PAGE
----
internally. In addition, the court ruled that the test, the Minnesota Multiphasic Personality
Inventory, was inappropriate for this purpose as it is used to diagnose mental illness.
(Psychological screening tends to be limited to professions where mental stability is
required for public safety, such as in the police force.)
Employers also need to carefully examine state laws. While no state explicitly prohibits
the use of personality tests, integrity and honesty tests are banned in Massachusetts and
Rhode Island so employers need to check for unlawful components.
Moreover, tests shouldn't have a "disparate impact" on a protected classes of people, such
as certain racial or ethnic groups. The Equal Employment Opportunity Commission's
general rule is that protected classes must pass an assessment at a rate that is at least four-fifths
the pass rate of unprotected classes. For example, if eight out of 10 Caucasians pass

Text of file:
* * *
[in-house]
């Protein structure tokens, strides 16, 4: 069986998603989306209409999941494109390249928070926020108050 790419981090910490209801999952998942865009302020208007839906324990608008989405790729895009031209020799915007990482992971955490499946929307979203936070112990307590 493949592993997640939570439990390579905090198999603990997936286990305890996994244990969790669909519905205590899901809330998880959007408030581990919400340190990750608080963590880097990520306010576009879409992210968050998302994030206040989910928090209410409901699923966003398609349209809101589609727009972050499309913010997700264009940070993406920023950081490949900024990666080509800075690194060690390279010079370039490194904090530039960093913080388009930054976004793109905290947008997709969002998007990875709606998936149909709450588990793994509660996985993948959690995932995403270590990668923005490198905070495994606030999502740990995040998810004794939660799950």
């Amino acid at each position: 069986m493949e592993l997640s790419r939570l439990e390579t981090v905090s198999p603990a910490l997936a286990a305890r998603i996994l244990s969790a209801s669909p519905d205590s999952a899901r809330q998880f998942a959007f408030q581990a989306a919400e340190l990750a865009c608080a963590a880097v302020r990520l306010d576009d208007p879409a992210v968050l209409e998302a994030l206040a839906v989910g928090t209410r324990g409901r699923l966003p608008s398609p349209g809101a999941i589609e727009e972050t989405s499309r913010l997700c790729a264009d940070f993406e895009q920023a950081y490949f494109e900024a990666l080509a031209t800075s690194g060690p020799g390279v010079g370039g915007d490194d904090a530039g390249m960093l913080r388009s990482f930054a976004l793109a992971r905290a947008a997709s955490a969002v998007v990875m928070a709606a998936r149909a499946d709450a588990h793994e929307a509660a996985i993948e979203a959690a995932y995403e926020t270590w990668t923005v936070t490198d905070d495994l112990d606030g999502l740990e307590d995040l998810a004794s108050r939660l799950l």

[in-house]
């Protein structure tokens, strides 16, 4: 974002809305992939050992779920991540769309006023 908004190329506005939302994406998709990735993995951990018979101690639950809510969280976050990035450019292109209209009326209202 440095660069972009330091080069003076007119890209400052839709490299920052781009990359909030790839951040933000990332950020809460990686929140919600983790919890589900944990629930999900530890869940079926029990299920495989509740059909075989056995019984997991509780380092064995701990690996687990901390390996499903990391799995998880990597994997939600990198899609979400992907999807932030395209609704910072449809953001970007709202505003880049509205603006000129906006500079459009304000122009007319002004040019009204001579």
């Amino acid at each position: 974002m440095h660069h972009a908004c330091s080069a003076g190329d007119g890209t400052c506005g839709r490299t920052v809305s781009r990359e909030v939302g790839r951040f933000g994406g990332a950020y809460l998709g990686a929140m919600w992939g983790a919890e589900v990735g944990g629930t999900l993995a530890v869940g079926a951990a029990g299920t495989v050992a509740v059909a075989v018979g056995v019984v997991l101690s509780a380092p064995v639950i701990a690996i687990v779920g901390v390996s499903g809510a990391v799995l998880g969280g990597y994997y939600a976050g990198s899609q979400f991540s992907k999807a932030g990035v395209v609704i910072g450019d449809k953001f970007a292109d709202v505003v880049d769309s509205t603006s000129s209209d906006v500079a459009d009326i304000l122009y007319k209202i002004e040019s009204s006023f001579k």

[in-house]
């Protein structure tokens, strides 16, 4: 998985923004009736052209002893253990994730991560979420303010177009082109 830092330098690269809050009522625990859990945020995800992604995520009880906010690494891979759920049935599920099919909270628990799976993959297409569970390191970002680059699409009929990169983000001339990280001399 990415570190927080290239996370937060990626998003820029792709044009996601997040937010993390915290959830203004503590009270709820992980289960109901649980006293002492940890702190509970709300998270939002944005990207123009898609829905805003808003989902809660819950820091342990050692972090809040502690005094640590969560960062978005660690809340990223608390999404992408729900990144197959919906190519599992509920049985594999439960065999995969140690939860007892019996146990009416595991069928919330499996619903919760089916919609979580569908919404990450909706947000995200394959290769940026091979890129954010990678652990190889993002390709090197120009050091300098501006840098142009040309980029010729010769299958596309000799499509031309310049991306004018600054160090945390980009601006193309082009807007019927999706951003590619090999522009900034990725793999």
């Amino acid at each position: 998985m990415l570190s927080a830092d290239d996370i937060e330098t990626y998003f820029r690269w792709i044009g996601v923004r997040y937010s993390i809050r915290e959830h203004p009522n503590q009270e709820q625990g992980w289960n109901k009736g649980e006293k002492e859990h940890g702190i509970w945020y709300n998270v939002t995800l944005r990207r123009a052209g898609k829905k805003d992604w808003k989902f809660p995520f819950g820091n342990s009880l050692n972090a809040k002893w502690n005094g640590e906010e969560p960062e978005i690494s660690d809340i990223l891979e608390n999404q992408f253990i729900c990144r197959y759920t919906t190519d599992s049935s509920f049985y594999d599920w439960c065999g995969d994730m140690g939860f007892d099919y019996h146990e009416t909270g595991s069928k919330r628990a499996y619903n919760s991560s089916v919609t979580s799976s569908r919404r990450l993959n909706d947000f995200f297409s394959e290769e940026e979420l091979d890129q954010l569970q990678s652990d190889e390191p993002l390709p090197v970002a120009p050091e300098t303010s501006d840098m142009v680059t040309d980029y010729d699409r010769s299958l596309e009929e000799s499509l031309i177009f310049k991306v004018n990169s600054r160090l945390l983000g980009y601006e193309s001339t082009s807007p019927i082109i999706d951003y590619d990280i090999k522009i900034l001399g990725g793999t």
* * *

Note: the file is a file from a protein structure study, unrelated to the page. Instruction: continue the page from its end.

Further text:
a test compared with just five out of 10 African-Americans, then employers can be sued
under the Civil Rights Act of 1964.
"Employers need to do their homework before using tests," says Joseph Schmitt, an
attorney in the labor and employment team at Halleland Lewis Nilan & Johnson PA, a
law firm based in Minneapolis.
Although Mr. Schmitt knows of no major cases against advisory firms, he advises
employers to vet vendors. Companies should find out, for example, how long the profile
has been used and its history. Does the test, for example, comply with U.S. civil-rights
and equal-opportunity legislation? Are there multiple objective studies showing it to be
an accurate predictor of future job performance? Has the vendor ever been the subject of
a lawsuit? Mr. Schmitt also suggests partnering with an attorney to check compliance
with labor laws, and using an experienced professional, such as an industrial-organizational
psychologist, to interpret test results.